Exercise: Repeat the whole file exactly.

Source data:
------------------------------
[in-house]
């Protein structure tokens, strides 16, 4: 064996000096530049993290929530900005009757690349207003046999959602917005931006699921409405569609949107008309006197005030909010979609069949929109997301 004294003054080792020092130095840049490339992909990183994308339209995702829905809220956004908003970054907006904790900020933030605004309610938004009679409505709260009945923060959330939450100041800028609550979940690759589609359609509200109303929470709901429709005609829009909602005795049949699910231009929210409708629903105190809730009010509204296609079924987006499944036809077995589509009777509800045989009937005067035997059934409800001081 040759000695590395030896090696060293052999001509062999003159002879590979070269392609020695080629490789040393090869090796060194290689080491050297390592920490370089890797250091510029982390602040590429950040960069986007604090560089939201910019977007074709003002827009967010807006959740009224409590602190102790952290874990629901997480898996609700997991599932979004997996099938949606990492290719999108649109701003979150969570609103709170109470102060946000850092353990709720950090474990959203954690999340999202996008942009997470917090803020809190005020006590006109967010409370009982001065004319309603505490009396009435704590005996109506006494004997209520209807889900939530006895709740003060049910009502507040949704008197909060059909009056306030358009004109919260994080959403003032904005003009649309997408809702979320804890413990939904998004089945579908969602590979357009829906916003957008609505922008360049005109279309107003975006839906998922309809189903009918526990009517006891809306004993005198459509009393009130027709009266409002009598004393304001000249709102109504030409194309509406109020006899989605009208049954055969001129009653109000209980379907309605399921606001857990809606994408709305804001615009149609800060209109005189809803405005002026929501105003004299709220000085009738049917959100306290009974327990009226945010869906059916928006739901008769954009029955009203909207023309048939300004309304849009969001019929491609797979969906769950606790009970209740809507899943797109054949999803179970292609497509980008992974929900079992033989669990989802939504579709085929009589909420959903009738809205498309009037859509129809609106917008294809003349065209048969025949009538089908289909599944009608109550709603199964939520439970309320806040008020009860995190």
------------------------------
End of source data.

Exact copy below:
[in-house]
């Protein structure tokens, strides 16, 4: 064996000096530049993290929530900005009757690349207003046999959602917005931006699921409405569609949107008309006197005030909010979609069949929109997301 004294003054080792020092130095840049490339992909990183994308339209995702829905809220956004908003970054907006904790900020933030605004309610938004009679409505709260009945923060959330939450100041800028609550979940690759589609359609509200109303929470709901429709005609829009909602005795049949699910231009929210409708629903105190809730009010509204296609079924987006499944036809077995589509009777509800045989009937005067035997059934409800001081 040759000695590395030896090696060293052999001509062999003159002879590979070269392609020695080629490789040393090869090796060194290689080491050297390592920490370089890797250091510029982390602040590429950040960069986007604090560089939201910019977007074709003002827009967010807006959740009224409590602190102790952290874990629901997480898996609700997991599932979004997996099938949606990492290719999108649109701003979150969570609103709170109470102060946000850092353990709720950090474990959203954690999340999202996008942009997470917090803020809190005020006590006109967010409370009982001065004319309603505490009396009435704590005996109506006494004997209520209807889900939530006895709740003060049910009502507040949704008197909060059909009056306030358009004109919260994080959403003032904005003009649309997408809702979320804890413990939904998004089945579908969602590979357009829906916003957008609505922008360049005109279309107003975006839906998922309809189903009918526990009517006891809306004993005198459509009393009130027709009266409002009598004393304001000249709102109504030409194309509406109020006899989605009208049954055969001129009653109000209980379907309605399921606001857990809606994408709305804001615009149609800060209109005189809803405005002026929501105003004299709220000085009738049917959100306290009974327990009226945010869906059916928006739901008769954009029955009203909207023309048939300004309304849009969001019929491609797979969906769950606790009970209740809507899943797109054949999803179970292609497509980008992974929900079992033989669990989802939504579709085929009589909420959903009738809205498309009037859509129809609106917008294809003349065209048969025949009538089908289909599944009608109550709603199964939520439970309320806040008020009860995190």